The current outbreak of Ebola reminds me of Barbara Tuchman’s account of the 14th Century great pestilence in “A Distant Mirror” (MacMillan 1979). Like Ebola it was highly lethal, untreatable and transmitted by bodily fluids. Although it was not realized at the time, bubonic plague was initially transmitted by rats and fleas, and later it infected the lungs of human victims and spread even faster by respiratory infection, and so became almost impossible to contain in centres of population: an aerosol turbo-charged Ebola, in fact.
Here is Tuchman’s description (page 108) of how some Medieval European towns responded to the plague, which had death rates of approaching 70% in urban centres, and an overall death rate estimated at about 30% in Europe as a whole.
Stern measures of quarantine were ordered by many cities. As soon as Pisa and Lucca were afflicted, their neighbour Pistoia forbade any of its citizens who might be visiting or doing business in the stricken cities to return home, and likewise forbade the importation of wool and linen. The Doge and Council of Venice ordered the burial on the islands to a depth of at least five feet and organised a barge service to transport the corpses. Poland established a quarantine at its frontiers which succeeded in giving it relative immunity. Draconian measures were adopted by the despot of Milan, Archbishop Giovanni Visconti, head of the most uninhibited ruling family of the 14th century. He ordered that the first three houses in which the plague was discovered were to be walled up with their inhabitants inside, enclosing the well, the sick, and the dead in a common tomb. Whether or not owing to his promptitude, Milan escaped lightly in the roll of the dead.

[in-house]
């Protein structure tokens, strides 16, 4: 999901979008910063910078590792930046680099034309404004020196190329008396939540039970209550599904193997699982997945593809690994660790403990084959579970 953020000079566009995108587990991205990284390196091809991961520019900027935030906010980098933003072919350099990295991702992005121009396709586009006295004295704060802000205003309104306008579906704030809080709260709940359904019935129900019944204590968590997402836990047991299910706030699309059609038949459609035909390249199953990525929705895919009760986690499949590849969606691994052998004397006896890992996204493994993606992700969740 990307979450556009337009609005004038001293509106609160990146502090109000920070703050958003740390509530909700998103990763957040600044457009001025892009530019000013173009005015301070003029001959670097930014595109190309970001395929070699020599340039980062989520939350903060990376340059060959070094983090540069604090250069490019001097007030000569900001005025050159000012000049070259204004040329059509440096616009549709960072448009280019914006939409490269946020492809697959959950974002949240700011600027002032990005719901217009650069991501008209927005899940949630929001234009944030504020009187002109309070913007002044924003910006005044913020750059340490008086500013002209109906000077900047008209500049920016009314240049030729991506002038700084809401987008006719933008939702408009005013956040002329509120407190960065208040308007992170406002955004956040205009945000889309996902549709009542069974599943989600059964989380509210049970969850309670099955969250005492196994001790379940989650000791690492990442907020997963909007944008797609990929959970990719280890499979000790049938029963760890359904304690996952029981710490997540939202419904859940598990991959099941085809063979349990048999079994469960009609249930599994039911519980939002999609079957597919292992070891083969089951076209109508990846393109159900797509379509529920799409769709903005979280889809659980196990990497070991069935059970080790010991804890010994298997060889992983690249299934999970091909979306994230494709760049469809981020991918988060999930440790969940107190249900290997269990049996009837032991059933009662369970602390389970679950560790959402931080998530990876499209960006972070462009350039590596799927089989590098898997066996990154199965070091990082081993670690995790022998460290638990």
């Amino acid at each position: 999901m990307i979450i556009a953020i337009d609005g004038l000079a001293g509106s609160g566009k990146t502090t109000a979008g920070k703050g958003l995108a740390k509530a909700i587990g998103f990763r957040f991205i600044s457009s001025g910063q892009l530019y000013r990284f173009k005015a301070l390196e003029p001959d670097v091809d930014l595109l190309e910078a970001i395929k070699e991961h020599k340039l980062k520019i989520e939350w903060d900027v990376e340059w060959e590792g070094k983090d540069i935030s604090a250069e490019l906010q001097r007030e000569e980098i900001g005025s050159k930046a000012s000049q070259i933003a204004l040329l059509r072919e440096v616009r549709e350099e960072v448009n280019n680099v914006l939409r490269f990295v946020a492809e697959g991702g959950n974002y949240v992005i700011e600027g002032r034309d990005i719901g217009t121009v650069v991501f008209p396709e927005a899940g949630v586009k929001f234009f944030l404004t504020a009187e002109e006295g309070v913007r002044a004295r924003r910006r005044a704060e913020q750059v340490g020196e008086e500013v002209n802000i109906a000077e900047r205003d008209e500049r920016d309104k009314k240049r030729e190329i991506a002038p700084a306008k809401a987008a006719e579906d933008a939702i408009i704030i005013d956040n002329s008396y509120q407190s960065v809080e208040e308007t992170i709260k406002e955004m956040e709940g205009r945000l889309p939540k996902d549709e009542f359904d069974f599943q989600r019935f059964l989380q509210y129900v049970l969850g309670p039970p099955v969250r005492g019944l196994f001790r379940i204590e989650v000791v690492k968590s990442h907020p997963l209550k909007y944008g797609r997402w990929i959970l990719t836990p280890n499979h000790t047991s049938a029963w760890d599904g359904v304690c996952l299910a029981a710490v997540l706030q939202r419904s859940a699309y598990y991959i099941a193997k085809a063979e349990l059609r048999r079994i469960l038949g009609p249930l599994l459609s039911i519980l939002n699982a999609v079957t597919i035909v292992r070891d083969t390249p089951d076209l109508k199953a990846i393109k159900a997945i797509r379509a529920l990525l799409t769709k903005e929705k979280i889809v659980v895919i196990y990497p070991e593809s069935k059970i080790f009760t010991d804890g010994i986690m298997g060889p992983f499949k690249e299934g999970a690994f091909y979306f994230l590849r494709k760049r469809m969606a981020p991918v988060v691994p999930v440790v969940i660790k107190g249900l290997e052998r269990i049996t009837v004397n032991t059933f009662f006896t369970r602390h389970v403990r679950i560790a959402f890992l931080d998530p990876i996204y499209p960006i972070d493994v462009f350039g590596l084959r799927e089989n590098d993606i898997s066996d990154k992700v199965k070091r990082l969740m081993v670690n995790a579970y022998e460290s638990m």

Frankly, given that in 1347 Europeans had no idea how any disease was transmitted, let alone bubonic plague, prompt disposal of corpses and quarantine worked pretty well. Some Medieval Europeans worked out the basics of the pestilence from sharp observation, and then implemented the necessary preventive steps without hesitation or deviation. The towns that did so survived better.
We need to be careful in our comparisons: Europe as a whole suffered greatly, and could have done much better if the vectors of the plague had been understood. From our perspective, they lacked enlightenment. What is most significant is that even in relative ignorance and in the midst of “the end of the world” when all were dying around them, some Medieval Europeans were able to organise themselves to outwit a profound threat they had never encountered before. Clever move. It was not their expert culture, since officialdom had concluded that the cause lay in an unfavourable conjunction of planets. No help there. Rather, it was about making reasonable real world inferences, having a clear plan and then putting it into action.
Surely anyone ought to be able to do that, faced with a less transmissible plague and having far greater knowledge in 2014 ?